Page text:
Planned liquor store would be Eudora’s first
For the next three months, Mike Fadden is a gambling man.
Right now, the gamble is in the form of an empty store.
He pointed out a bare wine rack and an empty cooler recently. Minutes earlier, he had set up a phone line.
The store, Eudora Wine and Spirits, located on West 20th Street next to Durkin's Hardware and State Farm Insurance, seemed to have him looking forward to the future.
Fadden's future happened sooner than he expected.
He said he and his wife moved to Eudora in May to reduce the time of their collective commutes. He drives to Lawrence, and his wife commutes to a job in Kansas City. Although his wife technically owns the business, he worked to get it ready.
When the Kansas Legislature passed new liquor legislation last spring, which effectively changed Eudora to a "wet" city, he saw a chance.
"I read it and I thought 'whoa,'" Fadden said.
He said he planned to petition for an ordinance to change Eudora's status as a dry city, but the legislation sped up the process and made his effort unnecessary.
Fadden's plan to open the store as soon as Monday came as a surprise and an obvious risk to some who specialize in interpretations of municipal law.
"That makes no sense," said Sandy Jacquot of the Kansas League of Municipalities.
Before Fadden's efforts to procure the license following Nov. 15, when the new legislation went into effect, Jacquot thought no one would attempt to open a store until Feb. 16.
From now until then, the local liquor sales are subject to a protest petition. If a citizen submits a petition with the signatures equivalent of at least 30 percent of the total votes cast in the city for the last general election for secretary of state, the issue would be put to a vote.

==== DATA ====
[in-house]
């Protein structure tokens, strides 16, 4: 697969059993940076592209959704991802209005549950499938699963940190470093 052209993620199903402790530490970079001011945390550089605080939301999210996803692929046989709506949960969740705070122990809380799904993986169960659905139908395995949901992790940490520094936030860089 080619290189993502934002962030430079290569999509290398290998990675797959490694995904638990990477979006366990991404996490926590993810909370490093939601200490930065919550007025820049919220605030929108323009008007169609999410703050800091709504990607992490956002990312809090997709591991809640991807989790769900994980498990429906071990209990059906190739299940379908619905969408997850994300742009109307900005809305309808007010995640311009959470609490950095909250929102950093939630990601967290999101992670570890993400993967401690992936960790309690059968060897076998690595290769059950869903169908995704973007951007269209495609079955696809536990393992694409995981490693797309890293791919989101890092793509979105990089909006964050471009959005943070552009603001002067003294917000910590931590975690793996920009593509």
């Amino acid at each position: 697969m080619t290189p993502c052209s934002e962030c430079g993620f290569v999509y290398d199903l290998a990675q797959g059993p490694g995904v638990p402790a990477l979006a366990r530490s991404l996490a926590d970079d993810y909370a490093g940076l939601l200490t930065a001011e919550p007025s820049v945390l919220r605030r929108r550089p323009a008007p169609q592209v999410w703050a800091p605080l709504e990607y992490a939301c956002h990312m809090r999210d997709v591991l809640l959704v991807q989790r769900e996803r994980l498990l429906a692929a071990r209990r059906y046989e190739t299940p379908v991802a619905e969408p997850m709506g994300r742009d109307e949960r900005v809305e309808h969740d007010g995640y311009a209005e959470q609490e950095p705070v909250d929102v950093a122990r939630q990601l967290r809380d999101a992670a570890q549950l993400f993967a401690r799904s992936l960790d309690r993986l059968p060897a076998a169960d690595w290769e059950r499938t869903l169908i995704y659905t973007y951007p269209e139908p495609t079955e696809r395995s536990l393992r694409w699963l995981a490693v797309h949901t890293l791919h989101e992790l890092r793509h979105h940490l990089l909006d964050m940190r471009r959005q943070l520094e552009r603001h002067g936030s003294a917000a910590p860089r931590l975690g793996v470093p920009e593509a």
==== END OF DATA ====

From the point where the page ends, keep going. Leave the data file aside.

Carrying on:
"He's taking a risk in investing in that inventory, and putting in all the money it takes to open the business. It is a risk for him," said City Administrator Cheryl Beatty.
Beatty said the city's view on Fadden's store is, until ---- and if ---- a petition is filed, he'd be allowed to operate the liquor store as soon as next week if the state issues him the license.
Fadden said he was confident in his chances of getting a license.
Tom Groneman, director of Kansas Alcoholic Beverage Control, said he hasn't seen a sharp increase in license applications with passage of the new law.
Before the legislation's passage, 25 cities in Kansas were considered "dry."
"To tell you the truth I don't think there has been a huge increase at this point. I think most places are waiting until after Feb. 15," Groneman said.
As soon as Fadden has the license, he said he would make a few finishing touches to the inside space and start stocking the shelves.
The selection would be basic at first, but if people wanted something special he would try to bring it in, Fadden said.
"Our job is to do the best possible job we can to satisfy the customer," Fadden said.
Fadden said he's fully aware of his gamble.
"That's a risk I'm willing to take to be first," Fadden said.